Through your mission share you support and raise up new leaders of the faith who are trained to walk with all of God’s people and serve alongside one another- including pastors, deacons, parish ministry associates, and other leaders. Through it you help youth and young adults know of God’s deep love for them, in part, through supporting Nebraska Lutheran Campus Ministry and Nebraska Lutheran Outdoor Ministry including Camp Carol Joy Holling. Through your mission share you spread the good news of the Gospel by sending missionaries around the globe, and by supporting new and renewing ministries right here all across the Big Red State. And through your mission share, you literally are the hands and feet of Christ, sharing mercy and love through the many serving arm partners of the church like Lutheran Family Services, Lutheran Disaster Response, and ELCA World Hunger. There is so much that you do and help make possible by being part of this church. Thank you!
On behalf of your siblings in Christ across the synod, and around the world, thank you! Thank you for your faithful discipleship as you follow Jesus’ call to love and serve your neighbor and join in with God’s mission in the world. Thank you for your generous stewardship to help meet your neighbor’s needs and spread the good news of what God has done for you. And thank you for all that you do here in Omaha as Jesus’ faithful disciples and generous stewards of God’s love.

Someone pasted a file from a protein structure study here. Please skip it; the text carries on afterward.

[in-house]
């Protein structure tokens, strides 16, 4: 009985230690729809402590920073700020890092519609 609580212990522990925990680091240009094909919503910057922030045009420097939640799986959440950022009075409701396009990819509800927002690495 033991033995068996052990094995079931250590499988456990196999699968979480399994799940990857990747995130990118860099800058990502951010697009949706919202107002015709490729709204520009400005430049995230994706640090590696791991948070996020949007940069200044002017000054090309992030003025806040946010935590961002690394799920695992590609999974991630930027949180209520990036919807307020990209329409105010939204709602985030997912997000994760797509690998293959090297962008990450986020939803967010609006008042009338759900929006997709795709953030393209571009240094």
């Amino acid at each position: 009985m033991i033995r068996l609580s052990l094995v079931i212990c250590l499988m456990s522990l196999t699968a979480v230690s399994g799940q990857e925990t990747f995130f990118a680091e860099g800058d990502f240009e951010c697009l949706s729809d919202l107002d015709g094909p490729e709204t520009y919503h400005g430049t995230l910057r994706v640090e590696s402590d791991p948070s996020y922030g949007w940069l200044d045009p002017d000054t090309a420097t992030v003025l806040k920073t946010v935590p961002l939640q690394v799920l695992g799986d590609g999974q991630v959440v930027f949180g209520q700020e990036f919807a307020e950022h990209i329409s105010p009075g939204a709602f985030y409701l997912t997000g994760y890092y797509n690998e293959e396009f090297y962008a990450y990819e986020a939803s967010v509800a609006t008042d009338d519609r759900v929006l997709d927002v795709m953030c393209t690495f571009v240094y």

Putting it Altogether
In our gospel story today, it takes losing his job for the shrewd steward to figure out that relationships and community matters. But you, people of God, live out this understanding every day. Through your stewardship and embodiment of God’s love, you live out the calling of what it means to be a disciple who not only sees your neighbors, but you work and grow to truly be in relationship with them- meeting them where they are at by feeding the hungry and continuing to wonder about what God might be inviting you to be a part of next in your larger community. You recognize that relationships matter, so you continue to open your church’s doors and show up in and around the church as Christ’s hands and feet meeting your neighbors where they are at- bearing and offering Christ’s peace, presence, and promise knowing that Jesus is with you, for you, and loves you. Always
Thank you! Keep doing that, and keep digging in and wrestling with what God might be inviting next. And thanks be to God who makes our life together and everything else, possible. Amen.
Citations and References:
 Luke 16:1-2 and following, NRSV.
 Luke 16:6, NRSV.
 Luke 16:7, NRSV.
 Luke 16:13, NRSV.
 Luke 16:4, NRSV.
 Luke 16:8, NRSV.
 Luke 16:9, NRSV.
 Amos 8:4, NRSV.
 Amos 8:6, NRSV.
 Famous especially in the Albert Hay Malotte version of the “Lord’s Prayer.”
 Luke 10:25-37.
 Psalm 24:1, NRSV.
 Psalm 113:5-9, NRSV.
 1 Timothy 2:1, NRSV.